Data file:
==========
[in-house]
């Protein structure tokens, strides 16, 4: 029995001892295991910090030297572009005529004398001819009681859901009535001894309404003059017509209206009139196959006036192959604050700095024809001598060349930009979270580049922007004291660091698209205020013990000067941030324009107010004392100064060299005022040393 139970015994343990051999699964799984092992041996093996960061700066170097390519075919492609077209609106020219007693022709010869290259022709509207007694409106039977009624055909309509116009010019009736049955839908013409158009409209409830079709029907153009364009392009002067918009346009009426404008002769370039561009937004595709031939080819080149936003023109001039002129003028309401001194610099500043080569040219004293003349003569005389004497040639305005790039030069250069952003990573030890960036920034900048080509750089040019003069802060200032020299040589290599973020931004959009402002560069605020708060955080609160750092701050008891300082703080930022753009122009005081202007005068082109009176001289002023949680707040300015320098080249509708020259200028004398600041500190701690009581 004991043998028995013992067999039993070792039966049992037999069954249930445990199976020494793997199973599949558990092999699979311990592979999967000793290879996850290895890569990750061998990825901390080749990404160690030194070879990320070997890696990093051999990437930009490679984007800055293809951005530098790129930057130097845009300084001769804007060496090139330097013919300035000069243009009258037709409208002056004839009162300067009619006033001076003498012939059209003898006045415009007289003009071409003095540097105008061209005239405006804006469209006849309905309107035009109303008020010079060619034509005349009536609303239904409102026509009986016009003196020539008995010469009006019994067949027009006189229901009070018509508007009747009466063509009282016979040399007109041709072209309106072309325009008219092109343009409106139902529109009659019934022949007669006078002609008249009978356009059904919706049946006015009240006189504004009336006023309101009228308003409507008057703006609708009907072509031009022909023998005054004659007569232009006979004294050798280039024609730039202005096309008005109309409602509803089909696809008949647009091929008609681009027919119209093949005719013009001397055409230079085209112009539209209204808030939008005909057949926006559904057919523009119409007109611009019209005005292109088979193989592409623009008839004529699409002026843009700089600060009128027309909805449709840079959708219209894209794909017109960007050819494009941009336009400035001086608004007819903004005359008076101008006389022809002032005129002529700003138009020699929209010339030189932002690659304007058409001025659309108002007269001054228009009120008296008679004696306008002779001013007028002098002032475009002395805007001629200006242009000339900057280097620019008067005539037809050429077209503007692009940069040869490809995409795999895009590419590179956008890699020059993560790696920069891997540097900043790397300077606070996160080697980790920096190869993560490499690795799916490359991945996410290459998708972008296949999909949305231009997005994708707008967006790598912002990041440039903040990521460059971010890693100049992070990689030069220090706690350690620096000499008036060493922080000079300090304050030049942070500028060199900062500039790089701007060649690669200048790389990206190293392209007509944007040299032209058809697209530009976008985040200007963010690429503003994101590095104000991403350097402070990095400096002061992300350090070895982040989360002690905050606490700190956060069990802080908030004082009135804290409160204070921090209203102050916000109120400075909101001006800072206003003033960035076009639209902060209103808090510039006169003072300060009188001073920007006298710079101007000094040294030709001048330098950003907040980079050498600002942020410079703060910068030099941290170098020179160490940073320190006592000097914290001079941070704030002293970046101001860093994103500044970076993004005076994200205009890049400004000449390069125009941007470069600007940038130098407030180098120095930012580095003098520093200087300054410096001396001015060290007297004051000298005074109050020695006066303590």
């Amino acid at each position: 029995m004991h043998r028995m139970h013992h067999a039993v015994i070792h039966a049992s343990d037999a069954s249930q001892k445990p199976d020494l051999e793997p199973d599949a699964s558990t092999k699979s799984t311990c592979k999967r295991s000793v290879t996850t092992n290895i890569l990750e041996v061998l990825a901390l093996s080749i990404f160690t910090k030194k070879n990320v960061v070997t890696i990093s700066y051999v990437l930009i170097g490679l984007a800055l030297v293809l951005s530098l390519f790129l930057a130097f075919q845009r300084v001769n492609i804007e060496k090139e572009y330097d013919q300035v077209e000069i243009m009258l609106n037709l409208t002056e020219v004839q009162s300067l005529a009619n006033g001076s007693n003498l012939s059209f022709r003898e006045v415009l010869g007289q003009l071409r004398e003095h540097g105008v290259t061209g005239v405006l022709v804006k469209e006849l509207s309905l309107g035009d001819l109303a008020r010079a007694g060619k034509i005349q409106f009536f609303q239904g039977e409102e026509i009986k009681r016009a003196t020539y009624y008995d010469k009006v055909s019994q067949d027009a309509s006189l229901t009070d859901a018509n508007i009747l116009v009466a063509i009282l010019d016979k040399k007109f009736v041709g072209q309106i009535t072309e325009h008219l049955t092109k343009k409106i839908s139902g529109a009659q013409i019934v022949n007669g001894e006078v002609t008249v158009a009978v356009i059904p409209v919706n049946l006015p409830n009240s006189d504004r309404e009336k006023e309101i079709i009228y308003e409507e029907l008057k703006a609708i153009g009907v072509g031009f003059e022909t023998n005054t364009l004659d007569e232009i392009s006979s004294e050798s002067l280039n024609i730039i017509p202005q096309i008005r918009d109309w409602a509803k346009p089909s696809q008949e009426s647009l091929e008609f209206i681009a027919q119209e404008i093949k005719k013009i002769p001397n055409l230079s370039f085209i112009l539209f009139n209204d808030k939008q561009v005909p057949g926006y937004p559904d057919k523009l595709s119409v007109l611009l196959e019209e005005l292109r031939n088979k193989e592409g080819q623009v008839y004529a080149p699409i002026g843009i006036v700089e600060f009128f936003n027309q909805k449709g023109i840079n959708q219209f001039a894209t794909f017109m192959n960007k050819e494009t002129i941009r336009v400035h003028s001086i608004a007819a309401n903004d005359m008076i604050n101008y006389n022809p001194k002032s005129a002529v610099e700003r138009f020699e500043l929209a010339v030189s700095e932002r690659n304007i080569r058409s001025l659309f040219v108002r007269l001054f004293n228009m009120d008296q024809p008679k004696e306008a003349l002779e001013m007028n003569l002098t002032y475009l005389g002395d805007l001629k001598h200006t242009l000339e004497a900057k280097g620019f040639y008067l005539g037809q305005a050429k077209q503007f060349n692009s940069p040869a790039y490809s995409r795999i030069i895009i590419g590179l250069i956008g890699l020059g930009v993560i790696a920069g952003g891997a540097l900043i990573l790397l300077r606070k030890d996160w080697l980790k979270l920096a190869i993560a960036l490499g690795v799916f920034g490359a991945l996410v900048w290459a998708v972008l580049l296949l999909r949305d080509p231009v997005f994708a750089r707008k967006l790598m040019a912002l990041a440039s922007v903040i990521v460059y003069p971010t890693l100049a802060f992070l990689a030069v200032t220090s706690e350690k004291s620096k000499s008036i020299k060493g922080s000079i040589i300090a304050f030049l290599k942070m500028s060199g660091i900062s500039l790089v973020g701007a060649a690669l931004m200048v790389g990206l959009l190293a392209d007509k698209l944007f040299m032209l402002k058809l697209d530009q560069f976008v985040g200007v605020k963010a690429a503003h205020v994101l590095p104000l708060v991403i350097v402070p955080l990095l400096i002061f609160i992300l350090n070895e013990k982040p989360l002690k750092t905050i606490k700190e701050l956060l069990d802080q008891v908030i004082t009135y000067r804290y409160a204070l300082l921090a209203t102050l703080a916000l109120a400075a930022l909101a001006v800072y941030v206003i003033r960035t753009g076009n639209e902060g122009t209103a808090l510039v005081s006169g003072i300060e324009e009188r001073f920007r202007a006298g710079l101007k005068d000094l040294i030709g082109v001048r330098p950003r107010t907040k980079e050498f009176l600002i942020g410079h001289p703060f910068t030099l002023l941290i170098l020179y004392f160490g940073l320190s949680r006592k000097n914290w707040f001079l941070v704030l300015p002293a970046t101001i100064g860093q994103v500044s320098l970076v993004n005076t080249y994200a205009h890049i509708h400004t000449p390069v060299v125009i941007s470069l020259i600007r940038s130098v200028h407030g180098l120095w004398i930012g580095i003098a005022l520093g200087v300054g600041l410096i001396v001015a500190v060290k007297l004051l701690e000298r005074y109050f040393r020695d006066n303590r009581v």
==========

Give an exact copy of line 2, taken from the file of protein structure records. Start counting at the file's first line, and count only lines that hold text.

């Protein structure tokens, strides 16, 4: 029995001892295991910090030297572009005529004398001819009681859901009535001894309404003059017509209206009139196959006036192959604050700095024809001598060349930009979270580049922007004291660091698209205020013990000067941030324009107010004392100064060299005022040393 139970015994343990051999699964799984092992041996093996960061700066170097390519075919492609077209609106020219007693022709010869290259022709509207007694409106039977009624055909309509116009010019009736049955839908013409158009409209409830079709029907153009364009392009002067918009346009009426404008002769370039561009937004595709031939080819080149936003023109001039002129003028309401001194610099500043080569040219004293003349003569005389004497040639305005790039030069250069952003990573030890960036920034900048080509750089040019003069802060200032020299040589290599973020931004959009402002560069605020708060955080609160750092701050008891300082703080930022753009122009005081202007005068082109009176001289002023949680707040300015320098080249509708020259200028004398600041500190701690009581 004991043998028995013992067999039993070792039966049992037999069954249930445990199976020494793997199973599949558990092999699979311990592979999967000793290879996850290895890569990750061998990825901390080749990404160690030194070879990320070997890696990093051999990437930009490679984007800055293809951005530098790129930057130097845009300084001769804007060496090139330097013919300035000069243009009258037709409208002056004839009162300067009619006033001076003498012939059209003898006045415009007289003009071409003095540097105008061209005239405006804006469209006849309905309107035009109303008020010079060619034509005349009536609303239904409102026509009986016009003196020539008995010469009006019994067949027009006189229901009070018509508007009747009466063509009282016979040399007109041709072209309106072309325009008219092109343009409106139902529109009659019934022949007669006078002609008249009978356009059904919706049946006015009240006189504004009336006023309101009228308003409507008057703006609708009907072509031009022909023998005054004659007569232009006979004294050798280039024609730039202005096309008005109309409602509803089909696809008949647009091929008609681009027919119209093949005719013009001397055409230079085209112009539209209204808030939008005909057949926006559904057919523009119409007109611009019209005005292109088979193989592409623009008839004529699409002026843009700089600060009128027309909805449709840079959708219209894209794909017109960007050819494009941009336009400035001086608004007819903004005359008076101008006389022809002032005129002529700003138009020699929209010339030189932002690659304007058409001025659309108002007269001054228009009120008296008679004696306008002779001013007028002098002032475009002395805007001629200006242009000339900057280097620019008067005539037809050429077209503007692009940069040869490809995409795999895009590419590179956008890699020059993560790696920069891997540097900043790397300077606070996160080697980790920096190869993560490499690795799916490359991945996410290459998708972008296949999909949305231009997005994708707008967006790598912002990041440039903040990521460059971010890693100049992070990689030069220090706690350690620096000499008036060493922080000079300090304050030049942070500028060199900062500039790089701007060649690669200048790389990206190293392209007509944007040299032209058809697209530009976008985040200007963010690429503003994101590095104000991403350097402070990095400096002061992300350090070895982040989360002690905050606490700190956060069990802080908030004082009135804290409160204070921090209203102050916000109120400075909101001006800072206003003033960035076009639209902060209103808090510039006169003072300060009188001073920007006298710079101007000094040294030709001048330098950003907040980079050498600002942020410079703060910068030099941290170098020179160490940073320190006592000097914290001079941070704030002293970046101001860093994103500044970076993004005076994200205009890049400004000449390069125009941007470069600007940038130098407030180098120095930012580095003098520093200087300054410096001396001015060290007297004051000298005074109050020695006066303590």